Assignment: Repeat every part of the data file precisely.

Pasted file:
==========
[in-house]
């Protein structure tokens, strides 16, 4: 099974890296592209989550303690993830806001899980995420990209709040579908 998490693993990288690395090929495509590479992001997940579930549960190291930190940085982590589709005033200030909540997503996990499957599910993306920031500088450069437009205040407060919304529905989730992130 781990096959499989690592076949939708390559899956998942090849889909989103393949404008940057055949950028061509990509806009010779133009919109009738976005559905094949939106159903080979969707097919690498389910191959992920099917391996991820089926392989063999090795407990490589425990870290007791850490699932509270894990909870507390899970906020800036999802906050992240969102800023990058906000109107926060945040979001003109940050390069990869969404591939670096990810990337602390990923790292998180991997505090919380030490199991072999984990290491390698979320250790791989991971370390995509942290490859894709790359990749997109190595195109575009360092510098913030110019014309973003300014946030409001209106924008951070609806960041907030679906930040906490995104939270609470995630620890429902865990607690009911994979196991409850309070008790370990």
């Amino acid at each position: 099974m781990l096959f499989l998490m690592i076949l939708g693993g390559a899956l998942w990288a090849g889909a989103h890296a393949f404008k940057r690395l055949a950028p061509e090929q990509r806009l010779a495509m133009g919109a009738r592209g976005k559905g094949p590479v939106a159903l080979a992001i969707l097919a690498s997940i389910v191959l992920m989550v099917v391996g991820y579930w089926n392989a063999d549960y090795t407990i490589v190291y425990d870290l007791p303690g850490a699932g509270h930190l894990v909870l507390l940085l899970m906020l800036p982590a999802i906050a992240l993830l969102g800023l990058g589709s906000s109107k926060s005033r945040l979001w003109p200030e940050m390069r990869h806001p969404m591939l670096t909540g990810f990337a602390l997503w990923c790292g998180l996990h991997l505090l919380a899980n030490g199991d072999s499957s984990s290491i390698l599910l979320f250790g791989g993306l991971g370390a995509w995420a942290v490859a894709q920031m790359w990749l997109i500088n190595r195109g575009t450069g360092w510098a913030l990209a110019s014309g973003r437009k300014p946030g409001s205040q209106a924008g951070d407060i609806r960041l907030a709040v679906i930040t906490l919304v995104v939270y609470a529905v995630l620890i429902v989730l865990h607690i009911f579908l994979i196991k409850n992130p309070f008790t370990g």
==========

[in-house]
């Protein structure tokens, strides 16, 4: 099974890296592209989550303690993830806001899980995420990209709040579908 998490693993990288690395090929495509590479992001997940579930549960190291930190940085982590589709005033200030909540997503996990499957599910993306920031500088450069437009205040407060919304529905989730992130 781990096959499989690592076949939708390559899956998942090849889909989103393949404008940057055949950028061509990509806009010779133009919109009738976005559905094949939106159903080979969707097919690498389910191959992920099917391996991820089926392989063999090795407990490589425990870290007791850490699932509270894990909870507390899970906020800036999802906050992240969102800023990058906000109107926060945040979001003109940050390069990869969404591939670096990810990337602390990923790292998180991997505090919380030490199991072999984990290491390698979320250790791989991971370390995509942290490859894709790359990749997109190595195109575009360092510098913030110019014309973003300014946030409001209106924008951070609806960041907030679906930040906490995104939270609470995630620890429902865990607690009911994979196991409850309070008790370990």
């Amino acid at each position: 099974m781990l096959f499989l998490m690592i076949l939708g693993g390559a899956l998942w990288a090849g889909a989103h890296a393949f404008k940057r690395l055949a950028p061509e090929q990509r806009l010779a495509m133009g919109a009738r592209g976005k559905g094949p590479v939106a159903l080979a992001i969707l097919a690498s997940i389910v191959l992920m989550v099917v391996g991820y579930w089926n392989a063999d549960y090795t407990i490589v190291y425990d870290l007791p303690g850490a699932g509270h930190l894990v909870l507390l940085l899970m906020l800036p982590a999802i906050a992240l993830l969102g800023l990058g589709s906000s109107k926060s005033r945040l979001w003109p200030e940050m390069r990869h806001p969404m591939l670096t909540g990810f990337a602390l997503w990923c790292g998180l996990h991997l505090l919380a899980n030490g199991d072999s499957s984990s290491i390698l599910l979320f250790g791989g993306l991971g370390a995509w995420a942290v490859a894709q920031m790359w990749l997109i500088n190595r195109g575009t450069g360092w510098a913030l990209a110019s014309g973003r437009k300014p946030g409001s205040q209106a924008g951070d407060i609806r960041l907030a709040v679906i930040t906490l919304v995104v939270y609470a529905v995630l620890i429902v989730l865990h607690i009911f579908l994979i196991k409850n992130p309070f008790t370990g």